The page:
A cap on Russian oil prices could be a tipping point with profound and partially unexpected consequences, for at least two reasons. First, such a measure could lead to a financial strangulation of Russia that would be more effective than any other punishment imposed thus far; Also more effective than a potential gas price cap in Europe. There is also another class of consequences, even less predictable: applying such a measure to Russian oil, the world’s first or second largest exporter until 2021, accelerates the globalization of conflict for Ukraine with repercussions that could reach directly to China and India. And all countries that are neutral or close to the Moscow regime.
Provided that the price ceiling works
Of course, the condition that all EU governments, after the G7 agreement, give the green light and the measure comes into effect as expected: from December 5 for crude oil and from February 5 for refined products. At this point, the “ceiling” will operate, in all likelihood, on the basis of the threat of secondary sanctions against companies in any other country that violate rules set by the United States, the European Union, Japan, Canada and Great Britain. .
Basically, the West and its allies will seek to impose their healthy encirclement of Russia on all countries of the world. The “maximum”, let’s imagine that $50 a barrel is set, is likely to work like this: if a Chinese or Indian company buys Russian oil at $60 or $70 a barrel – that is, above the maximum levels that the West has indicated as acceptable – Then you lose access to the dollar and euro markets. The same kind of threat that weighs on us today, for example, on European banks that would have done business with Iran: they know they will be cut off immediately from American markets, so they refrain from contacting brokers in Tehran.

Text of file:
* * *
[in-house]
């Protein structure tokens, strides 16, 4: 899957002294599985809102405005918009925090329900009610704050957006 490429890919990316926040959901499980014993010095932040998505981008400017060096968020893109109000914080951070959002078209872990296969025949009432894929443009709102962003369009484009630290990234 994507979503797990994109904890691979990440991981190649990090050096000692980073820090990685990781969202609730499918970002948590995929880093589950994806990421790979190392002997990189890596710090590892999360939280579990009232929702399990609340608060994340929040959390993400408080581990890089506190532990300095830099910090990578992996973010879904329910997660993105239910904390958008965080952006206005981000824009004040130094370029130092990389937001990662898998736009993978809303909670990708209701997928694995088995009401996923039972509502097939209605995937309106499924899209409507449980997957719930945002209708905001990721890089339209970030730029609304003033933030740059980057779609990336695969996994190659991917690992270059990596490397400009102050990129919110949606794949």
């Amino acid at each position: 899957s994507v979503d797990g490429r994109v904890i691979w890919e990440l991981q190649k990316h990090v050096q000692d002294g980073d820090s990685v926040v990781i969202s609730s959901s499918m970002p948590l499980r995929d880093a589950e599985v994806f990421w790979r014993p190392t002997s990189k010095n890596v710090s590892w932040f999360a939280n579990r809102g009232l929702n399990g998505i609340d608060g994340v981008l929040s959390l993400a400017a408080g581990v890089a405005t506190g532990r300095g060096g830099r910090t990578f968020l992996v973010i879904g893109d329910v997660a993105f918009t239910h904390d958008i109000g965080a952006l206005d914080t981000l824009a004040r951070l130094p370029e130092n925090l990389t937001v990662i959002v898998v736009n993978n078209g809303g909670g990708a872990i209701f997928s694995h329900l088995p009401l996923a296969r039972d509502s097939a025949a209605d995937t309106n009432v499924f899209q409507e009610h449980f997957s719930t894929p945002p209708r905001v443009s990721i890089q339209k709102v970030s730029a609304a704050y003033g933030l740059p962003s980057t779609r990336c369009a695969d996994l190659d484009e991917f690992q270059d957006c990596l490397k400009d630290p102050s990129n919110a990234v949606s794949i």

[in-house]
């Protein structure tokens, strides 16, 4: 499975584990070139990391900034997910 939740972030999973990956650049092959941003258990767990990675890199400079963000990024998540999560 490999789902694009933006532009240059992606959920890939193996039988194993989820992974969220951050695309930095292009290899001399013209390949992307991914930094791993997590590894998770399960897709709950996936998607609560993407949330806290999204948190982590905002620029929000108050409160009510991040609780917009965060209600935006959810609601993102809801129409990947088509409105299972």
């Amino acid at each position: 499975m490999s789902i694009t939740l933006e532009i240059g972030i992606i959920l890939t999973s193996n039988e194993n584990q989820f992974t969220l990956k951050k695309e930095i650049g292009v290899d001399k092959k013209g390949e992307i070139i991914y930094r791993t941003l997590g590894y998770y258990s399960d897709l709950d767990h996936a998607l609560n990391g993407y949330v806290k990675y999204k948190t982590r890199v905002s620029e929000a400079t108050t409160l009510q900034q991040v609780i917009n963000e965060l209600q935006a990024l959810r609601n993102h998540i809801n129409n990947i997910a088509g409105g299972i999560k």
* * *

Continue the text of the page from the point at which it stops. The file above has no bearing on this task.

Risks for countries allied with Russia
With the G7 agreement, companies from all countries that are neutral or allied with Russia (China in particular) automatically end up under the threat of sanctions. It is likely that they will try to circumvent it with hidden or external payments, especially if the Beijing regime gives indications to this effect to any of its affiliates. But the repercussions of the war in Ukraine are bound to lead to a global struggle between intelligence systems, to evade sanctions or pursue any company that bypasses them. To be sure, the threat of secondary sanctions by the West is already having an effect. For example, the Chinese technology company Huawei has stopped signing new contracts in Russia for fear of being excluded from European markets.
In 2023, Putin may have fewer resources
From December, if the “ceiling” succeeds, the consequences for Vladimir Putin’s regime could become dire as never before. For Moscow’s general budget, oil and gas account for about 45% of revenue, thanks to taxes on extraction and exports. Traditionally, about two-thirds of them always come from oil and only a minority from gas. With the setting up of a Russian gas cap in Europe and a sharp drop in supplies already running, methane revenues could drop dramatically. The oil “cap” can severely reduce the main source of income as well. In 2023, Putin could have had far fewer resources to pay his soldiers in Ukraine, reward victims’ families, and invest in new weapons and equipment. With the “ceiling” of oil, the economic war between the West and Russia is entering a new stage: tougher and more global.
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